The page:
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Tuesday, July 25, 2017

Column: Trump is back to his candidate self

With the firing of Communications Director Mike Dubke, who was not known to be a part of the administration’s “inner circle,” and rumors of former Trump aides coming back into the fold, Trump could be returning back to his pre-president antics.

June 11, 2017

The opinions expressed by The Maneater columnists do not represent the opinions of The Maneater editorial board.

Aaron Carter is a sophomore journalism and political science double major at MU. He is the co-director of MUTV sports.

President Donald Trump is moving away from establishment Republicans and back toward his campaign self. This was bound to happen, as it seems the office of the presidency and people not in Trump’s original inner circle, such as Chief of Staff Reince Priebus, led him toward the middle.

Now with the recent firing of Communications Director Mike Dubke, it seems as if Trump has signaled the end of his attempt to compromise with career politicians in the White House.

Trump came in wanting, and promising, to “drain the swamp,” but hiring Dubke was quite the opposite of draining the swamp. In fact, Trump’s promise has yielded hardly any results. Trump talked in depth about taking action against lobbyists, to stop the “revolving door” of incumbents being reelected. However, the number of lobbyist registrations is up since election day compared to a year ago, according to NPR.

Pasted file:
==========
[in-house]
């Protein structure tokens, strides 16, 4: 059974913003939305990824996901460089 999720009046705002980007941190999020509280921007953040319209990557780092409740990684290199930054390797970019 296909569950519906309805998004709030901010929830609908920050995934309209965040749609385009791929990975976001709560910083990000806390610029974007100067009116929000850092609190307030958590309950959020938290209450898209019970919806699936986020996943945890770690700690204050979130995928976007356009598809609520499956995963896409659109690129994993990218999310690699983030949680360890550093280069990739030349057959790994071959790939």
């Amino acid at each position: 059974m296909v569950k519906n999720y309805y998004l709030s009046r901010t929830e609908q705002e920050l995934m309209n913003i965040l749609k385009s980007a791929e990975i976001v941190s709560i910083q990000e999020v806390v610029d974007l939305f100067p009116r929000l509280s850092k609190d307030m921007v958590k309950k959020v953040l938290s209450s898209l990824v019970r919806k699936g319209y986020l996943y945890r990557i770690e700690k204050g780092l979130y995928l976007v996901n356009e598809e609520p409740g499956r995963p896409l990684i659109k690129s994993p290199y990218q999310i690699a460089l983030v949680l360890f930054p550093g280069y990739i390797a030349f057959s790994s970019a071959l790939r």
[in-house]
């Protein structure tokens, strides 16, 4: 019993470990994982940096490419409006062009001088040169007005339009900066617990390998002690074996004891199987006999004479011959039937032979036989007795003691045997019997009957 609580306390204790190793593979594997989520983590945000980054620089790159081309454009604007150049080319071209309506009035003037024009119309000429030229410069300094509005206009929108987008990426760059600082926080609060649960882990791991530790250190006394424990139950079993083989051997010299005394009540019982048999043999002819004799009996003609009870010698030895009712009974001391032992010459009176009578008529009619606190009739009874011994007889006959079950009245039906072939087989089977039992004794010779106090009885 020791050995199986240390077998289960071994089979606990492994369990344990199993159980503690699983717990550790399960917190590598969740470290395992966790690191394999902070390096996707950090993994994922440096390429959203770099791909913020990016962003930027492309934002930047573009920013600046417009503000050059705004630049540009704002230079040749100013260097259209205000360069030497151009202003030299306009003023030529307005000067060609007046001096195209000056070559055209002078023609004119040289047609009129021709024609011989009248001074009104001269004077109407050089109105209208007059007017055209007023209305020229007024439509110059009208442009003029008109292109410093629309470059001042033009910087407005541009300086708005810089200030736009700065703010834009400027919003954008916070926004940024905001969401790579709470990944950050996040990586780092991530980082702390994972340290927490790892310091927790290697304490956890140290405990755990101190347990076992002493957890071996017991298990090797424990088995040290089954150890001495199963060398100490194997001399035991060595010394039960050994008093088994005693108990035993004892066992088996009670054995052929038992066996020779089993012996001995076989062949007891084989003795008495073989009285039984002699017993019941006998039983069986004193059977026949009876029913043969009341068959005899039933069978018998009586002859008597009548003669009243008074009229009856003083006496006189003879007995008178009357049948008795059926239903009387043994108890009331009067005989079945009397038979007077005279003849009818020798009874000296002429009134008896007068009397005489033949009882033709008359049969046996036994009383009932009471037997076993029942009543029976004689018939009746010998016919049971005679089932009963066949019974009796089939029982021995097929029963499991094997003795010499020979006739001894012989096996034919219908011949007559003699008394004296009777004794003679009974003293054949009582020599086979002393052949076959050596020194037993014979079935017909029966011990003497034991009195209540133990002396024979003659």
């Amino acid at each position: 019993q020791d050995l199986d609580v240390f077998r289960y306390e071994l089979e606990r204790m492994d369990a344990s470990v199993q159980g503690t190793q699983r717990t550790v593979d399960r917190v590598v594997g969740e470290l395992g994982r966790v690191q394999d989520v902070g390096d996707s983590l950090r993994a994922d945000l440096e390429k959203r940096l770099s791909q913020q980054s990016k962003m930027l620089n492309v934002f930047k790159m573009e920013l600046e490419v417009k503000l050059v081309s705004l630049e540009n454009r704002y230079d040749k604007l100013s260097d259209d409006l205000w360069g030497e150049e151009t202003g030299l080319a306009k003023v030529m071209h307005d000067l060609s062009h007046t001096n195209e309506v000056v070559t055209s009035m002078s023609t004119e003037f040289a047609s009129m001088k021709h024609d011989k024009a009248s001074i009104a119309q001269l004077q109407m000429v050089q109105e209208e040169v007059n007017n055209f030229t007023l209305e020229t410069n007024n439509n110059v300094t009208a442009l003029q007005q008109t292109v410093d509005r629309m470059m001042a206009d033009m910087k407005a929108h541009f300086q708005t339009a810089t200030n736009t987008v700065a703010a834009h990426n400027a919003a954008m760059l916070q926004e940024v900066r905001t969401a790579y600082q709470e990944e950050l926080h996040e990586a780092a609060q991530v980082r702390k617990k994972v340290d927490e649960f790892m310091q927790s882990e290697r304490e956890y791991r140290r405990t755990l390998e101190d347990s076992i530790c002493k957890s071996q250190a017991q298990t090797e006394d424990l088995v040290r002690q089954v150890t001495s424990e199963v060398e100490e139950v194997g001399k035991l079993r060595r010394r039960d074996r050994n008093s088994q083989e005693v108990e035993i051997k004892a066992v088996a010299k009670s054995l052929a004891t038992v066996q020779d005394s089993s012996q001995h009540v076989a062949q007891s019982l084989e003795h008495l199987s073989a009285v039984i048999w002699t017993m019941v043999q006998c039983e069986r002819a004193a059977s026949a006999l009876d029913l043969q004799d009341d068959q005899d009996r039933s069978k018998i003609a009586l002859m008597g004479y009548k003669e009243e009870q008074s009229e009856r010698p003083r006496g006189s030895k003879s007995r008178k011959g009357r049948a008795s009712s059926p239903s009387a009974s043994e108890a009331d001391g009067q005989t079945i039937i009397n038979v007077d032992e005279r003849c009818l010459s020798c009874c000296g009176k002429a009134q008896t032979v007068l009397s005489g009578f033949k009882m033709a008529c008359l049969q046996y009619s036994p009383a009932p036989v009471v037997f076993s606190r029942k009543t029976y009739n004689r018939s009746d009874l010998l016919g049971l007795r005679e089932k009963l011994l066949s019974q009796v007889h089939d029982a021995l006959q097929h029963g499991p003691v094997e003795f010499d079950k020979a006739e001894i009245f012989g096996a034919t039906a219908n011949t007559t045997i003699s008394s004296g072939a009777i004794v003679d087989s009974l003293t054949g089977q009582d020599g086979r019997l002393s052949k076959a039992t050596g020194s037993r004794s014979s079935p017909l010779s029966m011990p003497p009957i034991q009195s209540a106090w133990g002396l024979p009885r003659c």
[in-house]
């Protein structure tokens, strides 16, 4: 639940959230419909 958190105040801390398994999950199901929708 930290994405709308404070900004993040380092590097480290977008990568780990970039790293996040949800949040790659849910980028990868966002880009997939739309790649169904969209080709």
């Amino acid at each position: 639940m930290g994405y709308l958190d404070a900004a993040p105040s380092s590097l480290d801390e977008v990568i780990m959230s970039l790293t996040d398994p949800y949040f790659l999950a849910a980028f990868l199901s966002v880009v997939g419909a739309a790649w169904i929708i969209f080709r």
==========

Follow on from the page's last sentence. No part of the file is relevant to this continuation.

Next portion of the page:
Dubke is a former ally of Karl Rove, who is a big face of the Republican party, and this made it so he was never really an insider in the Trump administration.

Back when Dubke was hired, John Wagner and Philip Rucker of the Washington Post interpreted that the hiring signaled an attempt to please others than himself.

Besides the exit of Dubke, Jim Acosta reported that people formerly within Trump’s inner circle, Corey Lewandowski and David Bossie, may be making their way back into Trump’s ear. This would be a distinct signal that Trump is tired of dealing with people who disagree with and contest him.

Lewandowski, one of Trump’s former campaign managers who was infamous for not censoring Trump’s divisive rhetoric on the campaign trail, might encourage this trait in the White House. Now, while he ended up being correct in that Trump’s followers welcomed his rhetoric, there are differences between how a candidate acts and how a president acts. This encouragement by Lewandowski, if he is hired, might set others on edge and discourage establishment Republicans from working with Trump.

Bossie is a ex-top campaign official and has repeatedly shown loyalty to Trump, which is something that has been proven valuable in this administration.

Finally, with all of the Russia controversy, which has been a huge distraction to the administration, establishment Republicans are already wary about Trump and how he will affect their odds of doing well in the midterm elections in 2018. If the ties to Russia become more overt or if President Trump reverts to candidate Trump, then the majority of Republicans will most likely distance themselves from Trump in hopes of keeping their jobs.

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